Wood Species Used for Our Amish Furniture
When you think of wood furniture, you probably aren’t picturing a specific type of wood. In reality, though, the wood used to make the furniture you bring into your home makes a big difference when it comes to color, style and overall appearance.
That’s not to say one Amish furniture wood species is better than another. The ones we use here at AmishOutletStore.com have certain advantages. When it comes time for you to choose which wood species you want for your furniture, you should understand the pros of each one and why it might look right in your home. Use our wood species guide below to determine the best pick for your home.
Types of Wood Species: Red Oak
Red Oak is not, in fact, all red. It can be any shade, from warm brown to deep cream, but it is streaked with red — which gives the wood its name. This wood is durable and perfect for everyday use. It’s often employed to make furniture that gets a lot of daily use, such as kitchen chairs and tables. Red Oak can be stained to be very light colored to very dark.
Types of Wood Species: Q.S. White Oak
White Oak has a lot of similarities to Red Oak. It’s equally hard, if not harder and perfect for everyday use, and it takes on stain easily. White Oak resists water better than most woods, and you will find many ships with hulls made from it. The “Q.S.” stands for quarter-sawn, which is a way of cutting the wood at a 90-degree angle to reduce cupping and highlight its growth rings. Like Red Oak, it’s not actually white. A slight green tone runs through the wood which is visible in a natural state. Once it is stained, it has beautiful swirly and tight grain markings.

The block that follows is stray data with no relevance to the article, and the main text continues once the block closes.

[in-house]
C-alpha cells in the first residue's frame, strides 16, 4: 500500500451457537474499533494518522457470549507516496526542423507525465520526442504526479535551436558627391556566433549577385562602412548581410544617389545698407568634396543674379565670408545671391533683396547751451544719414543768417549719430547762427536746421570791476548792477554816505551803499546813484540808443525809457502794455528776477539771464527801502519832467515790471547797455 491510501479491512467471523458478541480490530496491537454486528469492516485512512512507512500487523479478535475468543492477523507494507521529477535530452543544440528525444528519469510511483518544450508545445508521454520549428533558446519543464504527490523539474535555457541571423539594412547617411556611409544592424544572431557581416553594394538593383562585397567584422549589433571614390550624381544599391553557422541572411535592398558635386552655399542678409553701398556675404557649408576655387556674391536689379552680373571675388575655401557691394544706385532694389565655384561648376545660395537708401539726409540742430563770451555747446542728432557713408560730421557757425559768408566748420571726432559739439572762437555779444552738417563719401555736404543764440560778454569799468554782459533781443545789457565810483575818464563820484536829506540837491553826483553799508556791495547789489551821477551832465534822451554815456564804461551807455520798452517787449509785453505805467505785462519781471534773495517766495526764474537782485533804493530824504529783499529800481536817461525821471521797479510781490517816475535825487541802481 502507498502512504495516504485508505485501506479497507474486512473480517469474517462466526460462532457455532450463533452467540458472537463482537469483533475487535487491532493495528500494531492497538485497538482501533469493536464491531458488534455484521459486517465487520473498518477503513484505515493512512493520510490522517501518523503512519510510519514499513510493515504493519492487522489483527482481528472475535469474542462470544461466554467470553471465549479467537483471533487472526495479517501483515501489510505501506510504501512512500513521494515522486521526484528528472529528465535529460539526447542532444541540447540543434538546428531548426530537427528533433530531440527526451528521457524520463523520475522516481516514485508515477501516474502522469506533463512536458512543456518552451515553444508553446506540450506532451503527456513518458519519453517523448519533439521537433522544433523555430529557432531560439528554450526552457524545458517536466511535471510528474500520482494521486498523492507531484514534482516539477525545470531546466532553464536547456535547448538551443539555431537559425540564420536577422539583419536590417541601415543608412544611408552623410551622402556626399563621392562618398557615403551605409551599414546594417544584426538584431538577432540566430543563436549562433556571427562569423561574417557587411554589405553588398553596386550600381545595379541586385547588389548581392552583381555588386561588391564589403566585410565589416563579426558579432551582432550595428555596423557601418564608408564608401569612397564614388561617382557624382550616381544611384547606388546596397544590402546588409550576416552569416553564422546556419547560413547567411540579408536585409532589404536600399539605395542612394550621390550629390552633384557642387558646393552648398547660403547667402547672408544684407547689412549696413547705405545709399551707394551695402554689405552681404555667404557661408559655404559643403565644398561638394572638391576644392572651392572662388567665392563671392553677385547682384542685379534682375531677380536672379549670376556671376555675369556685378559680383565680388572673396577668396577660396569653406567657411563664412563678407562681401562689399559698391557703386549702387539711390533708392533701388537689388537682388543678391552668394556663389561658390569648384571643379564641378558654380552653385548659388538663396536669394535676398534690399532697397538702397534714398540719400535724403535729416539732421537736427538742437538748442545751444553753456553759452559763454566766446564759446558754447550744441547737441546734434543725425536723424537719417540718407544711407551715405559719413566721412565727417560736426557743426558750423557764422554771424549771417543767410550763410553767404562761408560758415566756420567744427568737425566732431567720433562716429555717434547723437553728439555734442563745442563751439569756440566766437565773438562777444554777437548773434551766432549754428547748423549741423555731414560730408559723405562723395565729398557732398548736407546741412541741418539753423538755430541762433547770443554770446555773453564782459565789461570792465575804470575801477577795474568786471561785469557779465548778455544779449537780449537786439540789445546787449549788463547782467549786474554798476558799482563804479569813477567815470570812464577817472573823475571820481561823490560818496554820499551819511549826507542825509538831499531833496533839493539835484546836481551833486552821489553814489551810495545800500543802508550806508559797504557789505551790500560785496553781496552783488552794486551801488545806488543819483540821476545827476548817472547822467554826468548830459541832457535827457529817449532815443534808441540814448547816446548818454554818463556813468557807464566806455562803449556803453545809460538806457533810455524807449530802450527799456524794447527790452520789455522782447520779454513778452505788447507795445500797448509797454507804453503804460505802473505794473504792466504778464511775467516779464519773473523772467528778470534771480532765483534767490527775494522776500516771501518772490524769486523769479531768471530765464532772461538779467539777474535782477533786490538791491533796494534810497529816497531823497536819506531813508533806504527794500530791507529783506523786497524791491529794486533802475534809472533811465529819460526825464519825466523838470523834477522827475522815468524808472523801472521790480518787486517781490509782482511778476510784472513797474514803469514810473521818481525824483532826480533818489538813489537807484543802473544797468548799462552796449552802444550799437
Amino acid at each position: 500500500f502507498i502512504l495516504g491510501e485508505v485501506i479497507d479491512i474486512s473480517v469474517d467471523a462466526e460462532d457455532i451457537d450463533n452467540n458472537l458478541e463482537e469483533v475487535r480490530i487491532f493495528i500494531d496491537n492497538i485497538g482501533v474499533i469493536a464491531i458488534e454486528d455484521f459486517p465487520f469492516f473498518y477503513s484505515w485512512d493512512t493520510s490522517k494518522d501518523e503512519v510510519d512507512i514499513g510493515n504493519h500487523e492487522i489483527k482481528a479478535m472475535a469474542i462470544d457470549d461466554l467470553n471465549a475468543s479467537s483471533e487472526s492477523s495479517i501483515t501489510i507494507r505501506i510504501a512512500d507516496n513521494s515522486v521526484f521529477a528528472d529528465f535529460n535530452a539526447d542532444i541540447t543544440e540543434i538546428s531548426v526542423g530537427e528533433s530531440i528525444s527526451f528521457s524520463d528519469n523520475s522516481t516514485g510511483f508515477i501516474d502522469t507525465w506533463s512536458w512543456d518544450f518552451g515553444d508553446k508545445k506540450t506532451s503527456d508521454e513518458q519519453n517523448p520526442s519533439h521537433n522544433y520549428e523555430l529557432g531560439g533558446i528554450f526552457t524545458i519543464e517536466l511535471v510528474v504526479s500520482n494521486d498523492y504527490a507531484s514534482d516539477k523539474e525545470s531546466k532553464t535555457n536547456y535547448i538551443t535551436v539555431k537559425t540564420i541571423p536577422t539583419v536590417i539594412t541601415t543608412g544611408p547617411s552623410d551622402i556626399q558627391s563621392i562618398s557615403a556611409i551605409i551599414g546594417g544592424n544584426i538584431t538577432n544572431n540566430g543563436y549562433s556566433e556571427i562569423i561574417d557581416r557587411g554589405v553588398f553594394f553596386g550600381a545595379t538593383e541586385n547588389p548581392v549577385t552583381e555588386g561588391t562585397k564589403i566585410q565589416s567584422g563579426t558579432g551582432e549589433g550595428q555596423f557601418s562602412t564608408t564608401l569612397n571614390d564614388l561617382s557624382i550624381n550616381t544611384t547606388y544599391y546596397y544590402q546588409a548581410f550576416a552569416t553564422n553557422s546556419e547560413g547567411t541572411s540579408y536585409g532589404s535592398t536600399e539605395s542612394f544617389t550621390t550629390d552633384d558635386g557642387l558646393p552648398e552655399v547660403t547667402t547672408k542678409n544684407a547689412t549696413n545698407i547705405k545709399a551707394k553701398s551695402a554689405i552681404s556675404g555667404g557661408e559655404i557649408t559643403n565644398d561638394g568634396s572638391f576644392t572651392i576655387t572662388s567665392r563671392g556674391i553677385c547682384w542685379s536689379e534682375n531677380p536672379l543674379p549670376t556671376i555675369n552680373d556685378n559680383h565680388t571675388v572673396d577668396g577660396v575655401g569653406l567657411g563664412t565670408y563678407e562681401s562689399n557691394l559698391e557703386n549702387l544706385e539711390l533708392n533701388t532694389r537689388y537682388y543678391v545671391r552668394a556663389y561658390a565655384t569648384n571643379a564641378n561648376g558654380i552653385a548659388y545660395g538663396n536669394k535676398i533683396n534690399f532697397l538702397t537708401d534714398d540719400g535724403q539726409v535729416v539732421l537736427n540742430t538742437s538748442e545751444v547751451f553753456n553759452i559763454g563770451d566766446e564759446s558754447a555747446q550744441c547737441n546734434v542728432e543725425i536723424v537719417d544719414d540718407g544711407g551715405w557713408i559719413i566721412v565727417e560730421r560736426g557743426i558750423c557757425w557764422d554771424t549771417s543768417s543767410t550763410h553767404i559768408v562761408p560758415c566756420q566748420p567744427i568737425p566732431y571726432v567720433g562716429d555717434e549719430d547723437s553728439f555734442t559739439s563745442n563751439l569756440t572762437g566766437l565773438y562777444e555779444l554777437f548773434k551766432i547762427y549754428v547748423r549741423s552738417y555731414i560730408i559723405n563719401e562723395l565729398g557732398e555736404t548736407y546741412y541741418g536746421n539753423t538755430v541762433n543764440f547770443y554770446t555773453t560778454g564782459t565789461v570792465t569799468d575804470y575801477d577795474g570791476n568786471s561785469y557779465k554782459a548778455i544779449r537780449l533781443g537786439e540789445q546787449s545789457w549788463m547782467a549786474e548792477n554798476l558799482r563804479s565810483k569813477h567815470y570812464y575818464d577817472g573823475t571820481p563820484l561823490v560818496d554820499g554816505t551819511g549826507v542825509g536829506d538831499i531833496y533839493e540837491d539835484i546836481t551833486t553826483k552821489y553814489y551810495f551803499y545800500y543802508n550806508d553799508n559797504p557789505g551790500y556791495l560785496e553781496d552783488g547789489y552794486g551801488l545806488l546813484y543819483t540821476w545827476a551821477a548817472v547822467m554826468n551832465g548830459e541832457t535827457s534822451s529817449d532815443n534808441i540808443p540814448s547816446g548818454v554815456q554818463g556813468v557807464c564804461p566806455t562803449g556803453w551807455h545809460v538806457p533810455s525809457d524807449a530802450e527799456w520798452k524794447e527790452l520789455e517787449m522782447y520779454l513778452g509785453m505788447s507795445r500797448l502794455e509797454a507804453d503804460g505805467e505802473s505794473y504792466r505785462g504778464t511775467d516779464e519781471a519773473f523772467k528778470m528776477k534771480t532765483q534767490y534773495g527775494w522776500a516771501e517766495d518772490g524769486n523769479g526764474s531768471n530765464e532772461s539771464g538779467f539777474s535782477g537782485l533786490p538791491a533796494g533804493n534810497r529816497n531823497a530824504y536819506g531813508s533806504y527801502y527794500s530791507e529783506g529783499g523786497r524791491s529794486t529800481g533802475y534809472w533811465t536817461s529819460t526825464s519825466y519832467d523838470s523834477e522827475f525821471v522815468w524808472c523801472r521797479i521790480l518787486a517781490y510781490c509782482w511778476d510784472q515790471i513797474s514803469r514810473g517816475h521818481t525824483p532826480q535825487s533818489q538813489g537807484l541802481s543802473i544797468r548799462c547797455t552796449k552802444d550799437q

Types of Wood Species: Rustic Q.S. White Oak
There’s little difference between Rustic Q.S. White Oak and Q.S. White Oak. The main variance is that the Rustic wood is a bit rougher and less refined than the other. Rustic Q.S. White Oak will have knots, streaks, or mineral and color variations not found in regular Q.S. White Oak. It shares the same toughness and coloring. Both types of White Oak are used in a variety of furniture, and both are quarter-sawn. They each have an antique appearance.
Types of Wood Species: Walnut
You may know Walnut is used to make guns, but were you aware it’s also a popular wood for Amish furniture? The wood’s distinctive qualities are how hard and heavy it is. There are two main colors — a chocolate and a creamy sapwood. If you purchase walnut furniture, it will likely be unstained because the wood does not take stain well. This is typically a darker wood.
Types of Wood Species: Cherry
Cherry is one of the least-dense common wood species. Many woodworkers find it preferable to use over White Oak, as they can carve it with minimal effort. You can recognize the wood by the pinkish undertone and circular grains, as well as its smooth texture. Cherry gets darker with age, changing with long-term exposure to sunlight. Amish furniture makers value Cherry’s resistance to warping, and it’s often used for office and bedroom furniture.